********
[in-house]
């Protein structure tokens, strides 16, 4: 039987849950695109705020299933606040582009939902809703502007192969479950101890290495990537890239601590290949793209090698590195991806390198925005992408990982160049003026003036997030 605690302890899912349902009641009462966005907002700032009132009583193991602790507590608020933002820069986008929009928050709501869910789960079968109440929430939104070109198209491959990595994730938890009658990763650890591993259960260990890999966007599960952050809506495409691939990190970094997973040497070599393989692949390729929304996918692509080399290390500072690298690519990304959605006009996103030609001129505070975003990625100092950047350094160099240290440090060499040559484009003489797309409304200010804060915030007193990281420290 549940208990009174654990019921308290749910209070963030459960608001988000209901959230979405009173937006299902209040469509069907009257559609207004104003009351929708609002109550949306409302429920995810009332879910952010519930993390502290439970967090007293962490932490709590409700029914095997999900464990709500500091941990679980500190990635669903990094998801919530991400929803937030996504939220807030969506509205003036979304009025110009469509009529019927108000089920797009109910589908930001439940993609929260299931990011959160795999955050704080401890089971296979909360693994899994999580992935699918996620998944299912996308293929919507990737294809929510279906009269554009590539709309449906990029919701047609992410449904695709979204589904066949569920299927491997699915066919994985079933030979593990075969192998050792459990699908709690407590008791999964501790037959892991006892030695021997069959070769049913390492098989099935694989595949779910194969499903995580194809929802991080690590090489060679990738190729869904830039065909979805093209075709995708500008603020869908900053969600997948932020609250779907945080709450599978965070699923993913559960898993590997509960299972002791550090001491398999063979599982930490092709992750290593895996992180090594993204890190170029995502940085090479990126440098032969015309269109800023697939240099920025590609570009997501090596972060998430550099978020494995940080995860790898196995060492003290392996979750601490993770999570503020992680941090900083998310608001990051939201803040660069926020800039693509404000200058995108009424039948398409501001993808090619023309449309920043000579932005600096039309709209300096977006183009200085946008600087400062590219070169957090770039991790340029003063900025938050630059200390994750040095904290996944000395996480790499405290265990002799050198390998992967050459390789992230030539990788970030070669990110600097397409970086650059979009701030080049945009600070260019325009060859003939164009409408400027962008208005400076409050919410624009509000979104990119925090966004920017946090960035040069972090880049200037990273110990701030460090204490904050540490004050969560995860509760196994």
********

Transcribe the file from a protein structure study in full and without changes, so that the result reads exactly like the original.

[in-house]
């Protein structure tokens, strides 16, 4: 039987849950695109705020299933606040582009939902809703502007192969479950101890290495990537890239601590290949793209090698590195991806390198925005992408990982160049003026003036997030 605690302890899912349902009641009462966005907002700032009132009583193991602790507590608020933002820069986008929009928050709501869910789960079968109440929430939104070109198209491959990595994730938890009658990763650890591993259960260990890999966007599960952050809506495409691939990190970094997973040497070599393989692949390729929304996918692509080399290390500072690298690519990304959605006009996103030609001129505070975003990625100092950047350094160099240290440090060499040559484009003489797309409304200010804060915030007193990281420290 549940208990009174654990019921308290749910209070963030459960608001988000209901959230979405009173937006299902209040469509069907009257559609207004104003009351929708609002109550949306409302429920995810009332879910952010519930993390502290439970967090007293962490932490709590409700029914095997999900464990709500500091941990679980500190990635669903990094998801919530991400929803937030996504939220807030969506509205003036979304009025110009469509009529019927108000089920797009109910589908930001439940993609929260299931990011959160795999955050704080401890089971296979909360693994899994999580992935699918996620998944299912996308293929919507990737294809929510279906009269554009590539709309449906990029919701047609992410449904695709979204589904066949569920299927491997699915066919994985079933030979593990075969192998050792459990699908709690407590008791999964501790037959892991006892030695021997069959070769049913390492098989099935694989595949779910194969499903995580194809929802991080690590090489060679990738190729869904830039065909979805093209075709995708500008603020869908900053969600997948932020609250779907945080709450599978965070699923993913559960898993590997509960299972002791550090001491398999063979599982930490092709992750290593895996992180090594993204890190170029995502940085090479990126440098032969015309269109800023697939240099920025590609570009997501090596972060998430550099978020494995940080995860790898196995060492003290392996979750601490993770999570503020992680941090900083998310608001990051939201803040660069926020800039693509404000200058995108009424039948398409501001993808090619023309449309920043000579932005600096039309709209300096977006183009200085946008600087400062590219070169957090770039991790340029003063900025938050630059200390994750040095904290996944000395996480790499405290265990002799050198390998992967050459390789992230030539990788970030070669990110600097397409970086650059979009701030080049945009600070260019325009060859003939164009409408400027962008208005400076409050919410624009509000979104990119925090966004920017946090960035040069972090880049200037990273110990701030460090204490904050540490004050969560995860509760196994």